Corrosion by Carbon and Nitrogen: Metal Dusting, by Hans Jurgen Grabke, Michael Schutze

By Hans Jurgen Grabke, Michael Schutze

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B) SAED pattern from the M3C/carbon interface. (c) High-resolution TEM image showing graphite fringes. and undergo further disintegration with continued carbon transfer. A selected area electron diffraction (SAED) pattern, taken in the M3C/carbon interfacial area at a beam orientation of B = [011] Fe3C, Fig. 5b, confirms that the carbon deposit is a mixture of amorphous and graphitic carbon. The reflection from graphite (002) plane is highly diffused, indicating amorphous carbon. 5c, a high-resolution TEM image of the carbon deposit, confirms that the nature of the carbon deposit on the surface of M3C is predominantly amorphous (~80%), the rest being graphitic.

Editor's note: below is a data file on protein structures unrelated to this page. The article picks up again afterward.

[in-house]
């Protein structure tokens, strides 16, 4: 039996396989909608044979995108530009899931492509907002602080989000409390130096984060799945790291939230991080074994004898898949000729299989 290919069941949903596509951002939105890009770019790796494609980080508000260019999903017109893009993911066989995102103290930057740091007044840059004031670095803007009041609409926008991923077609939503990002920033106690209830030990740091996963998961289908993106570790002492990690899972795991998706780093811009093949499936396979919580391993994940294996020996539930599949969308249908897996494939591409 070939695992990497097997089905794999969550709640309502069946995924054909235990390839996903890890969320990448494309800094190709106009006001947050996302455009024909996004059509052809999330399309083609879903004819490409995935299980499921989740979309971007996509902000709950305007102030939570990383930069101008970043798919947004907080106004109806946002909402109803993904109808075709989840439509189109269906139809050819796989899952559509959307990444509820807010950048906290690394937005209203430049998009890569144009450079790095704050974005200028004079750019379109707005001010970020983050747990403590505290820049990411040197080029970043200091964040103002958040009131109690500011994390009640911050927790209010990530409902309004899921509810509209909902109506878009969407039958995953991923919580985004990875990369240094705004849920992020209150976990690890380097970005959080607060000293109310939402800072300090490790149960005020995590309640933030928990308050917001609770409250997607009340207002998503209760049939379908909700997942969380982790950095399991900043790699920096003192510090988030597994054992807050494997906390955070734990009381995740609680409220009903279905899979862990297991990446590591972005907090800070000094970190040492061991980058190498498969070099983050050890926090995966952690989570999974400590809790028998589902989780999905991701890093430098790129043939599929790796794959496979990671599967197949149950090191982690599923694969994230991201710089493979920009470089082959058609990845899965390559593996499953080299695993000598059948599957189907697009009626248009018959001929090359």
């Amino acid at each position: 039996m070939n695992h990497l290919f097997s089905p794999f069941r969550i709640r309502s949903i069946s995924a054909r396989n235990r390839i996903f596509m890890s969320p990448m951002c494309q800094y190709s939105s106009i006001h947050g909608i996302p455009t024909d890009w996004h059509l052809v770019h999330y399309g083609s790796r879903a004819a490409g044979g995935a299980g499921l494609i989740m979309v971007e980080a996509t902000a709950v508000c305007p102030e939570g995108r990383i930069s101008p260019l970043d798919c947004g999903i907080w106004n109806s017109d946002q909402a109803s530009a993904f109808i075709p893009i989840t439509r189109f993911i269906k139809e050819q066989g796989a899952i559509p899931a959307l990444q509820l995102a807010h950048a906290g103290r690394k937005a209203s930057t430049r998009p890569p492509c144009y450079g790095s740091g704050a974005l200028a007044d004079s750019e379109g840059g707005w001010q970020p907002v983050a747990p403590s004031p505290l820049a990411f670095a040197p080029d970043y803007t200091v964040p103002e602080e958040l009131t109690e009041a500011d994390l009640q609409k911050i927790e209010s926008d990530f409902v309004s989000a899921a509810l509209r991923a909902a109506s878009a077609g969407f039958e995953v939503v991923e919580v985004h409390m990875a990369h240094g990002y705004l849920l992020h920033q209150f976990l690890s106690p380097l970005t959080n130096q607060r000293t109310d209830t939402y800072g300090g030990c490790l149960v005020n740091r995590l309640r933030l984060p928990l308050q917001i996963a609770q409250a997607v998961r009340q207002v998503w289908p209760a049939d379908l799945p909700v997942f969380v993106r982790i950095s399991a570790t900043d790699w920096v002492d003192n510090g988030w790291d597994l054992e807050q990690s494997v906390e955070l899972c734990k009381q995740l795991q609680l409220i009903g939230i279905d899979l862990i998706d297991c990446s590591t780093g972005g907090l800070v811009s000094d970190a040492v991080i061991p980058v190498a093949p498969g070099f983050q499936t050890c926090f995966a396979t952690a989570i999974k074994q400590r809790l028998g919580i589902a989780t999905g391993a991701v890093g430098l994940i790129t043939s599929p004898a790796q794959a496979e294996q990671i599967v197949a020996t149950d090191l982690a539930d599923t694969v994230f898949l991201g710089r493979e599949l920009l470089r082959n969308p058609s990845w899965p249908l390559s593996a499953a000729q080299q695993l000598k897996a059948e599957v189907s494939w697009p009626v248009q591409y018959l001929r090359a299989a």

Cr diffusion is relatively fast and increases with the Ni content of the alloys. However, the widely used Alloy 600 with only 15–16% Cr is not resistant, and many failure cases have been reported. On Alloy 600 sometimes general attack was observed, but mostly relatively flat pits spread gradually over the surface. In laboratory exposures at 650 ∞C (Fig. 36 mm/year; this rate is nearly two orders of magnitude slower than that of steels. 4% Al is more resistant, but this alloy is susceptible to local pitting.

After exposures for 1–2 days the coke was removed and its metal content was determined by chemical analysis. The rates of metal wastage (in mg/cm2 h) were constant and independent of time from the start. At 475 ∞C experiments in various gas mixtures were conducted and the rate of metal wastage was shown to be independent of carbon and oxygen activity [2]. 8 for metal wastage (mM) per unit area A and time. e. the cementite decomposition occurs by inward growth of graphite [4]. Studies on various steels yield one line in the Arrhenius plot log rM vs.

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